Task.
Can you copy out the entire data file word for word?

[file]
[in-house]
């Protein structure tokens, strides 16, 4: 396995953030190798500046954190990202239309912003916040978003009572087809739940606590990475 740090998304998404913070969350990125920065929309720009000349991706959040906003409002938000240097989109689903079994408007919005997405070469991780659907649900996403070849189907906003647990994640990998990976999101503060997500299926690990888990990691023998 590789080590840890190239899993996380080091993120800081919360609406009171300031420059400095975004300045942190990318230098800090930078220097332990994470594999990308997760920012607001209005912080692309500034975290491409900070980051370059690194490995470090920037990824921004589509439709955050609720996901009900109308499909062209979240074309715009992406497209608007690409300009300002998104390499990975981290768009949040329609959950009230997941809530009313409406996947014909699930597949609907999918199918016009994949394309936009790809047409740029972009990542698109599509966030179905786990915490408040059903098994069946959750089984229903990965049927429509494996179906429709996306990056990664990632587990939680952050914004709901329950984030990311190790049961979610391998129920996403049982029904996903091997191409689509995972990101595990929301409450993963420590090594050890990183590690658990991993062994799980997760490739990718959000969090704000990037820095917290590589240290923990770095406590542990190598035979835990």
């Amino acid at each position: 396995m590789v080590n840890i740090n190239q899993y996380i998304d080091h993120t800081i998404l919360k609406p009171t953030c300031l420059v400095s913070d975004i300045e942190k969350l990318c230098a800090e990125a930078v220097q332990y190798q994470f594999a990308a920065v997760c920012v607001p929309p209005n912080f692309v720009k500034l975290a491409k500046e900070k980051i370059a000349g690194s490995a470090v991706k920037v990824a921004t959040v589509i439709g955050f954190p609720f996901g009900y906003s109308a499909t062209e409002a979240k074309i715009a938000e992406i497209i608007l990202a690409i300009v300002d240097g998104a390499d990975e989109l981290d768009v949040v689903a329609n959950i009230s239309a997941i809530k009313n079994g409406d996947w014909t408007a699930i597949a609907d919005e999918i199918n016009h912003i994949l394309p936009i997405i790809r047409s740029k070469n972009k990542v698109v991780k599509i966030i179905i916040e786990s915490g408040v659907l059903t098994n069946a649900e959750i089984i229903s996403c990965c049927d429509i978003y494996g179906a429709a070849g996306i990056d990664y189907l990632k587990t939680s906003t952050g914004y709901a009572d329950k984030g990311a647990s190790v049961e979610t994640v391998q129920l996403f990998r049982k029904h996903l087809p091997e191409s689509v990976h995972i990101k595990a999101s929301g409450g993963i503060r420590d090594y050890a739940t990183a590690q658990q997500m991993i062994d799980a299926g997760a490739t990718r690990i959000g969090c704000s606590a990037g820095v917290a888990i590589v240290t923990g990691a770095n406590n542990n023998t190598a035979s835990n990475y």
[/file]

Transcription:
[in-house]
């Protein structure tokens, strides 16, 4: 396995953030190798500046954190990202239309912003916040978003009572087809739940606590990475 740090998304998404913070969350990125920065929309720009000349991706959040906003409002938000240097989109689903079994408007919005997405070469991780659907649900996403070849189907906003647990994640990998990976999101503060997500299926690990888990990691023998 590789080590840890190239899993996380080091993120800081919360609406009171300031420059400095975004300045942190990318230098800090930078220097332990994470594999990308997760920012607001209005912080692309500034975290491409900070980051370059690194490995470090920037990824921004589509439709955050609720996901009900109308499909062209979240074309715009992406497209608007690409300009300002998104390499990975981290768009949040329609959950009230997941809530009313409406996947014909699930597949609907999918199918016009994949394309936009790809047409740029972009990542698109599509966030179905786990915490408040059903098994069946959750089984229903990965049927429509494996179906429709996306990056990664990632587990939680952050914004709901329950984030990311190790049961979610391998129920996403049982029904996903091997191409689509995972990101595990929301409450993963420590090594050890990183590690658990991993062994799980997760490739990718959000969090704000990037820095917290590589240290923990770095406590542990190598035979835990």
């Amino acid at each position: 396995m590789v080590n840890i740090n190239q899993y996380i998304d080091h993120t800081i998404l919360k609406p009171t953030c300031l420059v400095s913070d975004i300045e942190k969350l990318c230098a800090e990125a930078v220097q332990y190798q994470f594999a990308a920065v997760c920012v607001p929309p209005n912080f692309v720009k500034l975290a491409k500046e900070k980051i370059a000349g690194s490995a470090v991706k920037v990824a921004t959040v589509i439709g955050f954190p609720f996901g009900y906003s109308a499909t062209e409002a979240k074309i715009a938000e992406i497209i608007l990202a690409i300009v300002d240097g998104a390499d990975e989109l981290d768009v949040v689903a329609n959950i009230s239309a997941i809530k009313n079994g409406d996947w014909t408007a699930i597949a609907d919005e999918i199918n016009h912003i994949l394309p936009i997405i790809r047409s740029k070469n972009k990542v698109v991780k599509i966030i179905i916040e786990s915490g408040v659907l059903t098994n069946a649900e959750i089984i229903s996403c990965c049927d429509i978003y494996g179906a429709a070849g996306i990056d990664y189907l990632k587990t939680s906003t952050g914004y709901a009572d329950k984030g990311a647990s190790v049961e979610t994640v391998q129920l996403f990998r049982k029904h996903l087809p091997e191409s689509v990976h995972i990101k595990a999101s929301g409450g993963i503060r420590d090594y050890a739940t990183a590690q658990q997500m991993i062994d799980a299926g997760a490739t990718r690990i959000g969090c704000s606590a990037g820095v917290a888990i590589v240290t923990g990691a770095n406590n542990n023998t190598a035979s835990n990475y």